Denver Federal Center, surrounded by Lakewood, Colorado, is part of the General Services Administration and is home to about 6,200 employees for many Federal government of the United States agencies. The Denver Federal Center encompasses an area of about 670 acres (2.7 km2) and has 90 buildings comprising over 4,000,000 square feet (400,000 m2) of office, warehouse, lab and special use space. There are 26 different Federal agencies on-site, making it the largest concentration of Federal agencies outside of Washington, D.C.
The major employers at the Denver Federal Center include the United States Department of the Interior (and its Bureau of Land Management, Bureau of Reclamation, and United States Geological Survey) and the General Services Administration. Special facilities at the Denver Federal Center include the National Ice Core Laboratory.
Major Jacob Downing, Colorado pioneer and judge, purchased the land in the late 1860s and developed it into a ranch, raising Arabian horses. Downing played a role in settling the West. He introduced new agriculture and wildlife, and helped lay the foundations for the city of Denver.
Thomas S. Hayden, a prominent Denver resident, purchased the Downing estate in 1913. He expanded it into a 20,000 acre (80 km²) cattle ranch.
The federal government purchased 2,040.207 acres (8.25642 km2) from the Hayden family in December 1940 for the purpose of building an ordnance (ammunition) plant, to be named The Denver Ordnance Plant (DOP). The site was chosen for its rural setting; because it was far from the nation's borders, it was presumed safer than coastal areas from enemy sabotage or attack. In late January 1941, the War Department signed a contract with the Remington Arms Company to produce small arms ammunition. Construction of the Plant started in early March 1941. Rapidly, the Government built over 200 buildings for the new Denver Ordnance complex, and ammunition production commenced in late September 1941. Denver Ordnance soon became known for the high quality and accuracy of its ammunition, particularly its lots of .30-06 Springfield rifle ammunition known as M2 ball, which were highly prized by snipers and other rifle marksmen in the U.S. Army.  At the height of production in 1943, the Denver Ordnance Plant was the 4th largest “city” in Colorado with a workforce “population” of more than 22,000. These employees worked day and night, producing over six million cartridges a day.
When World War II ended, ammunition production ended and the Denver Ordnance Plant became federal surplus property. A portion of the Ordnance Plant facility was converted into office, warehouse, and laboratory space for several federal agencies. This smaller facility was given a new name: the Denver Federal Center. The Federal Center is bounded on the north by Sixth Avenue (U.S. Route 6), on the East by Kipling Street, and on the South by Alameda Avenue. The western boundary of the Federal Center is just east of Union Blvd.
Building 810, in the southwest corner of the Federal Center was once the largest warehouse west of the Mississippi River and in 1965 was state-of-the-art and fully automated. It contained all the supplies needed to service all government facilities for the General Services Administration (GSA). Today, Building 810 is the home of several federal agencies including operations for the U.S. Geological Survey (USGS). The distribution facility for all the USGS topographic maps and publications and the storage facilities for all geologic and ice core samples drilled from around of the world are located there.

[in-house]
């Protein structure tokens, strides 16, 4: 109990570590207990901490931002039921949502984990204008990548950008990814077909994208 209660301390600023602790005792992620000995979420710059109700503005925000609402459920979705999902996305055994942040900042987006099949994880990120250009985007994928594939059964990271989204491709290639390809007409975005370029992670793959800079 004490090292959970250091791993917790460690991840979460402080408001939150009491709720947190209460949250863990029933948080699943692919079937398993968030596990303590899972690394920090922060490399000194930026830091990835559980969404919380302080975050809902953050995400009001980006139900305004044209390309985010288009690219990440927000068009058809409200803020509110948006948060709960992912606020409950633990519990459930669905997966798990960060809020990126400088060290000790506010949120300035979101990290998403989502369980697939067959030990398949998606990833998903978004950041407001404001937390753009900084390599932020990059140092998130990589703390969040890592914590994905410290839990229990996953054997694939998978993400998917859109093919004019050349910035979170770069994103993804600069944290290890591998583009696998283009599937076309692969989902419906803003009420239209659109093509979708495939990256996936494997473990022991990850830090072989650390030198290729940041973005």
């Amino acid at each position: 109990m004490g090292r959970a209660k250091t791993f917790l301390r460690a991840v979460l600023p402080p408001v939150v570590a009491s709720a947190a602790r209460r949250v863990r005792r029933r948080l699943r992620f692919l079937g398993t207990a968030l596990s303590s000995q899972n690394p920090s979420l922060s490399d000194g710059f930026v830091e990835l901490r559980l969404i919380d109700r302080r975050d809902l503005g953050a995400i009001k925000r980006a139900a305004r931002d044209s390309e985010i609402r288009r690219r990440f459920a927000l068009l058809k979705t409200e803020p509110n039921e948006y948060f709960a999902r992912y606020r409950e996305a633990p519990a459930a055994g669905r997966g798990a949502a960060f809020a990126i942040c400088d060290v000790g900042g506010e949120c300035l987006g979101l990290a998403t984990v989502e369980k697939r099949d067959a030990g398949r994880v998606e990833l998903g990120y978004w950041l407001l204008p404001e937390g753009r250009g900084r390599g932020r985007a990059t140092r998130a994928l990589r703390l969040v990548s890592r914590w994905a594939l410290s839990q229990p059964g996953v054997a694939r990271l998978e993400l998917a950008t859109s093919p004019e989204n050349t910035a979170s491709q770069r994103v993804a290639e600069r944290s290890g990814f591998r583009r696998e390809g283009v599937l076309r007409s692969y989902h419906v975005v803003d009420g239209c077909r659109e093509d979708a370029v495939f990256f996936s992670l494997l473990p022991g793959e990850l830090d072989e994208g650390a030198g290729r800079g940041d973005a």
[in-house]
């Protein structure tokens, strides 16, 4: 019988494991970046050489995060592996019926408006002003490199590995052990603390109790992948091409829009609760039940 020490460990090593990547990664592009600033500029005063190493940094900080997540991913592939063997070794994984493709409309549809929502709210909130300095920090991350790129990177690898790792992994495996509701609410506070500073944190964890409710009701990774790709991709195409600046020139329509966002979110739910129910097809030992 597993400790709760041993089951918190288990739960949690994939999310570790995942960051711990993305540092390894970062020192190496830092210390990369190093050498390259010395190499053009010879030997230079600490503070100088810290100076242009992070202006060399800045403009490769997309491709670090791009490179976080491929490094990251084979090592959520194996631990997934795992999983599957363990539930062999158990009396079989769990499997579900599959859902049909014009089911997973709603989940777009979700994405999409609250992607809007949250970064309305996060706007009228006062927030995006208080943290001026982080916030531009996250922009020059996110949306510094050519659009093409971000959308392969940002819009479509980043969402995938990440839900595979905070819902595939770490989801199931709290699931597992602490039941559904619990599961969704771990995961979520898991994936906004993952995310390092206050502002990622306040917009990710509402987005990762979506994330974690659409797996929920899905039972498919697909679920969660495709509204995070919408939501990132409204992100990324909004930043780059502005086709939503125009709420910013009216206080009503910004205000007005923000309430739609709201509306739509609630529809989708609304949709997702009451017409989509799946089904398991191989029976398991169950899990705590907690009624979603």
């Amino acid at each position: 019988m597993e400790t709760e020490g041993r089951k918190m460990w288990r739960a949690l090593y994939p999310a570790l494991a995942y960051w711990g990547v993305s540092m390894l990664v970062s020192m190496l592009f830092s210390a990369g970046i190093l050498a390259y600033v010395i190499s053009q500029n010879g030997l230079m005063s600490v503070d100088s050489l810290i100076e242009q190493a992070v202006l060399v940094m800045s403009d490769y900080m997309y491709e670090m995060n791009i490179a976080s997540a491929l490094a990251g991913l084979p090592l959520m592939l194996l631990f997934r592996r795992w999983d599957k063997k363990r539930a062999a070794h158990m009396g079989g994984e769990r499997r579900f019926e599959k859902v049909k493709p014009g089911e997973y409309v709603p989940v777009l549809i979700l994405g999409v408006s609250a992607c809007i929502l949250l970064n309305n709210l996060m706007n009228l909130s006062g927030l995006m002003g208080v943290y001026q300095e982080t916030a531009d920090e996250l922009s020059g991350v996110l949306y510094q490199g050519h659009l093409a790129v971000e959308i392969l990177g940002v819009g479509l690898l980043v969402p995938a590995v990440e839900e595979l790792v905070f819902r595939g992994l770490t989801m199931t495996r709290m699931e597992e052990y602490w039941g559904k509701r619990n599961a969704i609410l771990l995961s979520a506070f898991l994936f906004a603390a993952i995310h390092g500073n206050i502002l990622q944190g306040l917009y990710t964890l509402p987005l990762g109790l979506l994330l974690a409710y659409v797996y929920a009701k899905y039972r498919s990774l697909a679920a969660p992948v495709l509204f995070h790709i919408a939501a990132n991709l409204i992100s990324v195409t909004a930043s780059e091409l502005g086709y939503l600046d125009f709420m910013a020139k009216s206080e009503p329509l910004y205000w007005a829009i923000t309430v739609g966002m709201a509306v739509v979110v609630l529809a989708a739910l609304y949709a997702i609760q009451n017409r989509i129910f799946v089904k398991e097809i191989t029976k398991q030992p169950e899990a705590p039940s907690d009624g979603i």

Building 710 is an underground bunker complex designed to withstand a nuclear blast. The building was constructed by Army Corps of Engineers and completed in 1969 and has a total space of 36,000 square feet (3,300 m2). It was intended as a base for federal operations during a nuclear attack and was designed to house 300 people for up to 30 days in the event of a nuclear war. On August 2, 2000 the structure was added to the National Register of Historic Places. It was chosen for its connection to Cold War history and its architectural significance. Today Building 710 houses the Region VIII Office of the Federal Emergency Management Agency. 
After the closure of the Denver Ordnance Plant, the GSA and other agencies disposed of miscellaneous wastes, including chemicals, contaminated material, and building and road demolition debris. The waste was disposed in multiple sites throughout the Denver Federal Center, primarily in the Southwest and Northwest landfills, and the former United States Environmental Protection Agency Superfund Sites CO6470000039 and CO1680090031. As a consequence of the materials disposal, the EPA and the Colorado Department of Public Health and Environment (CDPHE) have considered these areas to be significantly contaminated by hazardous waste. Excessive levels of chemicals were found in the debris, soil, ground water and surface water. Asbestos-containing materials were found as well.